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An Improved Model of the Equatorial Troposphere and Its Coupling with the Stratosphere

Jun-Ichi YanoCenter for Meteorology and Physical Oceanography, Massachusetts Institute of Technology, Cambridge, Massachusetts

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Kerry EmanuelCenter for Meteorology and Physical Oceanography, Massachusetts Institute of Technology, Cambridge, Massachusetts

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Abstract

The Wind-Induced Sea–Air Heat Exchange (WISHE) Model of the 30–60-day oscillation developed by Emanuel is improved by adding downdrafts to the representation of convection and by coupling the troposphere to a passive stratosphere into which equatorial waves may propagate. The downdrafts are associated with a precipitation efficiency that is less than unity; this means that not all of the adiabatic cooling due to ascent in a wave disturbance can be countered by condensation heating, and the wave therefore “feels” a stable stratification as in the work of Neelin et al. As in the latter's model, growth rates of eastward-propagating Kelvin-like modes asymptote to a constant at large zonal wavenumber.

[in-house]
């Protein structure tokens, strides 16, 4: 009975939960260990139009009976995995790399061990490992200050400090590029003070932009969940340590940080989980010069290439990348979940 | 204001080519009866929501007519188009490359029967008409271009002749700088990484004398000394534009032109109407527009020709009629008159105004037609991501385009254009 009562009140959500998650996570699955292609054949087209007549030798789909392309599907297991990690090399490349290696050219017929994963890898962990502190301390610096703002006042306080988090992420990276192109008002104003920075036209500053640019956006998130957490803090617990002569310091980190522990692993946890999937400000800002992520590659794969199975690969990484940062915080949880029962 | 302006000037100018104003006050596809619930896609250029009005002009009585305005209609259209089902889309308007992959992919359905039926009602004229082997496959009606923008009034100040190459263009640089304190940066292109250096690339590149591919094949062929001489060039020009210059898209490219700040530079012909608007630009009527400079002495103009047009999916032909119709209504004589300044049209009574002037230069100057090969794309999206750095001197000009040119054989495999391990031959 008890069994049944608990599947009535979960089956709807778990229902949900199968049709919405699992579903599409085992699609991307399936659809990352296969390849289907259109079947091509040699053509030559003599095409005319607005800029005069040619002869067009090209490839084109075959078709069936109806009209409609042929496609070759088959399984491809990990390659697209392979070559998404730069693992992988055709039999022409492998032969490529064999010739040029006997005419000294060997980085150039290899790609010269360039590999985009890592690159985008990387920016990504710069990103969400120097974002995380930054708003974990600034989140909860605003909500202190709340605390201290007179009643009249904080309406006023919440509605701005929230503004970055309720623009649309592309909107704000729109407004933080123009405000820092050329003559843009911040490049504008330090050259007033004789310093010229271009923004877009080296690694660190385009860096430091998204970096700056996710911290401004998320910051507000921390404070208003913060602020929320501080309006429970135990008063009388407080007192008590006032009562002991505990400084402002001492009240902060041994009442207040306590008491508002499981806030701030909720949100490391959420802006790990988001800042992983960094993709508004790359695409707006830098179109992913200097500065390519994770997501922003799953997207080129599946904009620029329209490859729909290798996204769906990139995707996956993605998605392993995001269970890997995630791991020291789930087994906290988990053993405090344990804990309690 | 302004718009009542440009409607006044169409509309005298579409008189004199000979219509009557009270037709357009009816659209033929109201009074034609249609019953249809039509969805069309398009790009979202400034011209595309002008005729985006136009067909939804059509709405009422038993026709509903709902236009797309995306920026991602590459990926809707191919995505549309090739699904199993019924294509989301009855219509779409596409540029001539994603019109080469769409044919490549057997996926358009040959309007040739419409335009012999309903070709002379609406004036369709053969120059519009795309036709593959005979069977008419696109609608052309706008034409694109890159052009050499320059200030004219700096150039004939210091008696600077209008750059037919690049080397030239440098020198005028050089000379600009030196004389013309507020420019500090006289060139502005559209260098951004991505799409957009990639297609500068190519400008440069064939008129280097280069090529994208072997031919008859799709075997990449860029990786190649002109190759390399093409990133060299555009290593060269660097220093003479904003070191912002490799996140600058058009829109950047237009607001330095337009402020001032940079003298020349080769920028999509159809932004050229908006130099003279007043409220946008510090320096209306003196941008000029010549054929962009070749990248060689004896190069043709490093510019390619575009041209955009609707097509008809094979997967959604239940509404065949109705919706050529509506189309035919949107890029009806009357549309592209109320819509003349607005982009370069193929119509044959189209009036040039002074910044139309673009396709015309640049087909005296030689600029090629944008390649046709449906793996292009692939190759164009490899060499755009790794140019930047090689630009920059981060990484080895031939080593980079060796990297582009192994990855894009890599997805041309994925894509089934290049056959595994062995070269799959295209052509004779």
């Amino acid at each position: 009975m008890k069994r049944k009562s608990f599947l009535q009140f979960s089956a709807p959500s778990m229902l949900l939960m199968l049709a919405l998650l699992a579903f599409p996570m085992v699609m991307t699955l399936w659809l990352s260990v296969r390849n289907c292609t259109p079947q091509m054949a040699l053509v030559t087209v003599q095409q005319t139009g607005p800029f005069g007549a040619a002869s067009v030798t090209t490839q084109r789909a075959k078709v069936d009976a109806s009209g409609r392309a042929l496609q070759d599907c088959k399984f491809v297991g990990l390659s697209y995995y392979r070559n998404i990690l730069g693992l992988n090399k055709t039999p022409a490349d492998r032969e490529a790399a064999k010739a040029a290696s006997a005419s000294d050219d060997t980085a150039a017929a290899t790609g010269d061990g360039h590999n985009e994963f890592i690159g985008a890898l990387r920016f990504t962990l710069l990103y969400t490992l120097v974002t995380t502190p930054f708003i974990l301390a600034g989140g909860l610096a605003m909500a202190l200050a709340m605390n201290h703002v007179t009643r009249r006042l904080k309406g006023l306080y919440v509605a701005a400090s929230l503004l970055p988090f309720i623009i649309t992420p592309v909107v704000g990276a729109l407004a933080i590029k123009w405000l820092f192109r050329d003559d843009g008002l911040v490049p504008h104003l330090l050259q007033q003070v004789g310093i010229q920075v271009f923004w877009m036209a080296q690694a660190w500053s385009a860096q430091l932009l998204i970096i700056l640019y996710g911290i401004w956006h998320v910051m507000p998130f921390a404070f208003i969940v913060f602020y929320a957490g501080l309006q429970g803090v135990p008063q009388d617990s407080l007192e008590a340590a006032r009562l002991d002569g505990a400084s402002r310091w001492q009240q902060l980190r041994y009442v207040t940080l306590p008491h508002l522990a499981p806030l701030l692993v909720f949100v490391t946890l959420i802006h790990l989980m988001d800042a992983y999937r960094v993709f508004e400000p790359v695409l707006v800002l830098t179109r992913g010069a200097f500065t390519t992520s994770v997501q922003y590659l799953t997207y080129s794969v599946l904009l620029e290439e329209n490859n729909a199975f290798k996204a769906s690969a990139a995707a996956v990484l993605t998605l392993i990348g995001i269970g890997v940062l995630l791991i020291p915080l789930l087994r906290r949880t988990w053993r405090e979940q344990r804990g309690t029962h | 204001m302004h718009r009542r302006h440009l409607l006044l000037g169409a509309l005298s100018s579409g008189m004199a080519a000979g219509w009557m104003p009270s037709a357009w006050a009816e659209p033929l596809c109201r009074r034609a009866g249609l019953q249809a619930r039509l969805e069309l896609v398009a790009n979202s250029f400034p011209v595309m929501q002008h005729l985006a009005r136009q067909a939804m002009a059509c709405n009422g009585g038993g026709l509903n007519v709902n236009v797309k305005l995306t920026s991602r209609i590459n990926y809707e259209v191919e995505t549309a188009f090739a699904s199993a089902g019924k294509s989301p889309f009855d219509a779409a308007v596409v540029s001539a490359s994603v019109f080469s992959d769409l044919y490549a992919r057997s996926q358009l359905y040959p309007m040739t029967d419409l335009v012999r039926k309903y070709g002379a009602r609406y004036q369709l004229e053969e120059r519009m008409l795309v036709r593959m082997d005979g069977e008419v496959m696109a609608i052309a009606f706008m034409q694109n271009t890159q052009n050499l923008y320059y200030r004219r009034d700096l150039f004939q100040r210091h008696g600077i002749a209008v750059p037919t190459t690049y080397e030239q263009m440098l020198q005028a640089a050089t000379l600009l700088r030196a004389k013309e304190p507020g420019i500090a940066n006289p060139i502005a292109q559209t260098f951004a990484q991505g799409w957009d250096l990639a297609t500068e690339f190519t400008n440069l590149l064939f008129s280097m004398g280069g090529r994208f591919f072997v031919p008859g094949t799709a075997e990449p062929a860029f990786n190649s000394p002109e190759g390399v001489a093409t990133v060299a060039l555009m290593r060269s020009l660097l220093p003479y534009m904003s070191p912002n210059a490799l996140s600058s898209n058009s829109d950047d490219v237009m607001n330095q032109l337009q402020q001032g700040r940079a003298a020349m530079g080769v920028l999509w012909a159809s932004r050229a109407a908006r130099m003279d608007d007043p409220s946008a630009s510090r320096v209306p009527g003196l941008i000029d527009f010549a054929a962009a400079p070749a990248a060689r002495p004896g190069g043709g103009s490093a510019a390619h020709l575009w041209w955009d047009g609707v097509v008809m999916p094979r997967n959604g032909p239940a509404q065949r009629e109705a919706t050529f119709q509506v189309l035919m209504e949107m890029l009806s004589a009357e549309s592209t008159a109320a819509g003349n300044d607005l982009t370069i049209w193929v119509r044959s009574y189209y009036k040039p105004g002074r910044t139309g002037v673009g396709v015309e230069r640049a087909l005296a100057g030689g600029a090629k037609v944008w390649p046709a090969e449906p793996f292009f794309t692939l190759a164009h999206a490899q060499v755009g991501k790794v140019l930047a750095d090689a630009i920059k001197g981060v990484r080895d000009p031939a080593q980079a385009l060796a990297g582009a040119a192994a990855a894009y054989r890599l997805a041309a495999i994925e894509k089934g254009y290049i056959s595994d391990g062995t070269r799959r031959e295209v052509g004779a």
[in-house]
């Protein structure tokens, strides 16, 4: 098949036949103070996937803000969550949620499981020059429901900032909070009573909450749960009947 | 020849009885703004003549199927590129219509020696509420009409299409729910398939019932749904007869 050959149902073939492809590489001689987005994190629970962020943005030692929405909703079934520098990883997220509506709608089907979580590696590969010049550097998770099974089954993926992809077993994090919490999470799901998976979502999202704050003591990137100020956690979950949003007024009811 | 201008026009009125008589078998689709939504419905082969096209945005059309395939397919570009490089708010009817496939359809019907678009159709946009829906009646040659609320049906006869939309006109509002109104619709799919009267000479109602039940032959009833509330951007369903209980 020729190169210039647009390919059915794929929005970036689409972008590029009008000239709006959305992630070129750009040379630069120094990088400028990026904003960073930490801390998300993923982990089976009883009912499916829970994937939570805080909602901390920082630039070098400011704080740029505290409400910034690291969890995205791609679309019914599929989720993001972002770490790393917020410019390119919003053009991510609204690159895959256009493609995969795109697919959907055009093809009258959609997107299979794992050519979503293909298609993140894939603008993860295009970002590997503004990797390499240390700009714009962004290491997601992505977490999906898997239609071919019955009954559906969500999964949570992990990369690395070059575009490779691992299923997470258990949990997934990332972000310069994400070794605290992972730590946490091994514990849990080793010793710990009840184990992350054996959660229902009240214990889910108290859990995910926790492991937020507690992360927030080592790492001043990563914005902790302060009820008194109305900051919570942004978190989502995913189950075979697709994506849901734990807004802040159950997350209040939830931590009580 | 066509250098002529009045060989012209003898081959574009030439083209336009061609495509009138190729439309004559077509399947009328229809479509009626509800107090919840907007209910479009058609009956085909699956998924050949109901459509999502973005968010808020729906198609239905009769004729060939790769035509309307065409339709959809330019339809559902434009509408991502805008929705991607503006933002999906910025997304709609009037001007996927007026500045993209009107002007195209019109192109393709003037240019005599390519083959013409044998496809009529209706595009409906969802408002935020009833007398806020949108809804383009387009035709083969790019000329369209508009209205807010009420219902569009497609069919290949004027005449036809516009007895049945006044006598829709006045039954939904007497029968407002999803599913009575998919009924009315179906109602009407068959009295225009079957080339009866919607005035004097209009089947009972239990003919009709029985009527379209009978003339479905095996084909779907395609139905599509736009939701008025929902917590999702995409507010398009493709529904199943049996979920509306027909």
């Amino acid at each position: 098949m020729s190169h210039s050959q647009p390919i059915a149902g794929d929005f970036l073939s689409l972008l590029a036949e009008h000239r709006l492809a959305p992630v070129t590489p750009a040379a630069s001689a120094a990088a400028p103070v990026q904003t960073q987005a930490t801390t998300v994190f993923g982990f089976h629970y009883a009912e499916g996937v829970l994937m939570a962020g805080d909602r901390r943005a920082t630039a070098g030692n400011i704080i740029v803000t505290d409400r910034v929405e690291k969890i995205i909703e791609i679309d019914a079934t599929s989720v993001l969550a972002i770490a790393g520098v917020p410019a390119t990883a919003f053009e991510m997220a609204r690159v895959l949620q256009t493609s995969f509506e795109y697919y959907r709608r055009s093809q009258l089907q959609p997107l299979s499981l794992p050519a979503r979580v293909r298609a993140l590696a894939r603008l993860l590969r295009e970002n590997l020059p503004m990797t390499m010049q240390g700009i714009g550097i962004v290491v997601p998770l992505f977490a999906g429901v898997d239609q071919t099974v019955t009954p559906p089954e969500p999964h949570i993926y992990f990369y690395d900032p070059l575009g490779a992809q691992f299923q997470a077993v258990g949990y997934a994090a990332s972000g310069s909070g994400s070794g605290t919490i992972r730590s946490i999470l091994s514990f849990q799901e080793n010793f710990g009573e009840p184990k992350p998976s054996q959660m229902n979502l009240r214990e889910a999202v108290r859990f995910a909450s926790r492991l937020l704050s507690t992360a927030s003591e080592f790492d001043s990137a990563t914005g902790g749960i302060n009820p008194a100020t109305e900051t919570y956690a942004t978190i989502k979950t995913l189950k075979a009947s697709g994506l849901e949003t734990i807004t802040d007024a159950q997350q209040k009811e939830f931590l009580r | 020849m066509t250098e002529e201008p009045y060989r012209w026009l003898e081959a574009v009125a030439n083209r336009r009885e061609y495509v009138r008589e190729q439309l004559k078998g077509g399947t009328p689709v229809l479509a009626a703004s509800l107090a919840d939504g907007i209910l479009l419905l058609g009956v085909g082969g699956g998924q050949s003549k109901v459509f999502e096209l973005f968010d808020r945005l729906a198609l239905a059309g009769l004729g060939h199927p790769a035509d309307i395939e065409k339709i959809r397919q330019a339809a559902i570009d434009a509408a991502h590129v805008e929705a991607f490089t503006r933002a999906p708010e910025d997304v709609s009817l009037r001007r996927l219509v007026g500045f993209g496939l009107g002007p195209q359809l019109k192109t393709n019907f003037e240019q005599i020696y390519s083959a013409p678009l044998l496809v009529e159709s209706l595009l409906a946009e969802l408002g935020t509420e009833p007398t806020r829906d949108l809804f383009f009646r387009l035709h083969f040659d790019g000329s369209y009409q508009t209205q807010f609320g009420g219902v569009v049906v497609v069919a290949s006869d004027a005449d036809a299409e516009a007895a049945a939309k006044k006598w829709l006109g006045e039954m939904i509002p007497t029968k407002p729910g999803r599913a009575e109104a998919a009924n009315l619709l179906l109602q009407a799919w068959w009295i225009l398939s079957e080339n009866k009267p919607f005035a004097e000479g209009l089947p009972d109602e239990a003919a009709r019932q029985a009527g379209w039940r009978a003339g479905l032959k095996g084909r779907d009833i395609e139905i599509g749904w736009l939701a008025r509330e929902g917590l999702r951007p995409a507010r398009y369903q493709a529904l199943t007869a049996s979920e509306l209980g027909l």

The presence of the stratosphere is shown to have a profound effect on the unstable tropospheric modes. As the upward group velocity is larger for smaller zonal wavelengths, short waves in the troposphere are strongly damped and the most unstable mode shifts to low wavenumbers.

Abstract

The Wind-Induced Sea–Air Heat Exchange (WISHE) Model of the 30–60-day oscillation developed by Emanuel is improved by adding downdrafts to the representation of convection and by coupling the troposphere to a passive stratosphere into which equatorial waves may propagate. The downdrafts are associated with a precipitation efficiency that is less than unity; this means that not all of the adiabatic cooling due to ascent in a wave disturbance can be countered by condensation heating, and the wave therefore “feels” a stable stratification as in the work of Neelin et al. As in the latter's model, growth rates of eastward-propagating Kelvin-like modes asymptote to a constant at large zonal wavenumber.

The presence of the stratosphere is shown to have a profound effect on the unstable tropospheric modes. As the upward group velocity is larger for smaller zonal wavelengths, short waves in the troposphere are strongly damped and the most unstable mode shifts to low wavenumbers.

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